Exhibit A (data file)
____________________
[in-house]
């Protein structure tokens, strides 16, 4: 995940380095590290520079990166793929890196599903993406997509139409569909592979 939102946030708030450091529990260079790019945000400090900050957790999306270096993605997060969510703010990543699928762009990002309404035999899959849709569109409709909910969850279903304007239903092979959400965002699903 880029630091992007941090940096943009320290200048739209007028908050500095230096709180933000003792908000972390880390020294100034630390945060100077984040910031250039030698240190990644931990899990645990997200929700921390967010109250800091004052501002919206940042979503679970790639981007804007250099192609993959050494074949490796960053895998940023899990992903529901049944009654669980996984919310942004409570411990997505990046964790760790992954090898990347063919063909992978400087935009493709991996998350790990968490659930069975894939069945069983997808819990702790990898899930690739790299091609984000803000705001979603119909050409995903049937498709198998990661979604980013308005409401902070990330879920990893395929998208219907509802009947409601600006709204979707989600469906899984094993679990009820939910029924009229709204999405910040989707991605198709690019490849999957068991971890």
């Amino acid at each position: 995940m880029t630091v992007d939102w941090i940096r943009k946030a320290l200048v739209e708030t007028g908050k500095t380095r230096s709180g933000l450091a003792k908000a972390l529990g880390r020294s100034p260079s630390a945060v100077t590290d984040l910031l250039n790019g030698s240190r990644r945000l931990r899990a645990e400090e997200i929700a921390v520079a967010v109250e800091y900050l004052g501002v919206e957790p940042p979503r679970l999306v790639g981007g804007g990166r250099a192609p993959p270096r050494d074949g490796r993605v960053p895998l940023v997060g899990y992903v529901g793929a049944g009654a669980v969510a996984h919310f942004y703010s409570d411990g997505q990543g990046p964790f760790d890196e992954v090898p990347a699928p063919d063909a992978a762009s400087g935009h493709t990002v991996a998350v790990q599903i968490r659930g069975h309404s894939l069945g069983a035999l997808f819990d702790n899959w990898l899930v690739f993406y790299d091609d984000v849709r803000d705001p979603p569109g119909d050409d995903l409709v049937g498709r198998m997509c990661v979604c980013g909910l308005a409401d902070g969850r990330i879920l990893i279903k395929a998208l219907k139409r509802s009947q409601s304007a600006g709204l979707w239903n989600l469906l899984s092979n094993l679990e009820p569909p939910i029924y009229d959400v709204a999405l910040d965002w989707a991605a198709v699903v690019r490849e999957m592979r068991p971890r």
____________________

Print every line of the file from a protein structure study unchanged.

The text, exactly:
[in-house]
């Protein structure tokens, strides 16, 4: 995940380095590290520079990166793929890196599903993406997509139409569909592979 939102946030708030450091529990260079790019945000400090900050957790999306270096993605997060969510703010990543699928762009990002309404035999899959849709569109409709909910969850279903304007239903092979959400965002699903 880029630091992007941090940096943009320290200048739209007028908050500095230096709180933000003792908000972390880390020294100034630390945060100077984040910031250039030698240190990644931990899990645990997200929700921390967010109250800091004052501002919206940042979503679970790639981007804007250099192609993959050494074949490796960053895998940023899990992903529901049944009654669980996984919310942004409570411990997505990046964790760790992954090898990347063919063909992978400087935009493709991996998350790990968490659930069975894939069945069983997808819990702790990898899930690739790299091609984000803000705001979603119909050409995903049937498709198998990661979604980013308005409401902070990330879920990893395929998208219907509802009947409601600006709204979707989600469906899984094993679990009820939910029924009229709204999405910040989707991605198709690019490849999957068991971890």
């Amino acid at each position: 995940m880029t630091v992007d939102w941090i940096r943009k946030a320290l200048v739209e708030t007028g908050k500095t380095r230096s709180g933000l450091a003792k908000a972390l529990g880390r020294s100034p260079s630390a945060v100077t590290d984040l910031l250039n790019g030698s240190r990644r945000l931990r899990a645990e400090e997200i929700a921390v520079a967010v109250e800091y900050l004052g501002v919206e957790p940042p979503r679970l999306v790639g981007g804007g990166r250099a192609p993959p270096r050494d074949g490796r993605v960053p895998l940023v997060g899990y992903v529901g793929a049944g009654a669980v969510a996984h919310f942004y703010s409570d411990g997505q990543g990046p964790f760790d890196e992954v090898p990347a699928p063919d063909a992978a762009s400087g935009h493709t990002v991996a998350v790990q599903i968490r659930g069975h309404s894939l069945g069983a035999l997808f819990d702790n899959w990898l899930v690739f993406y790299d091609d984000v849709r803000d705001p979603p569109g119909d050409d995903l409709v049937g498709r198998m997509c990661v979604c980013g909910l308005a409401d902070g969850r990330i879920l990893i279903k395929a998208l219907k139409r509802s009947q409601s304007a600006g709204l979707w239903n989600l469906l899984s092979n094993l679990e009820p569909p939910i029924y009229d959400v709204a999405l910040d965002w989707a991605a198709v699903v690019r490849e999957m592979r068991p971890r």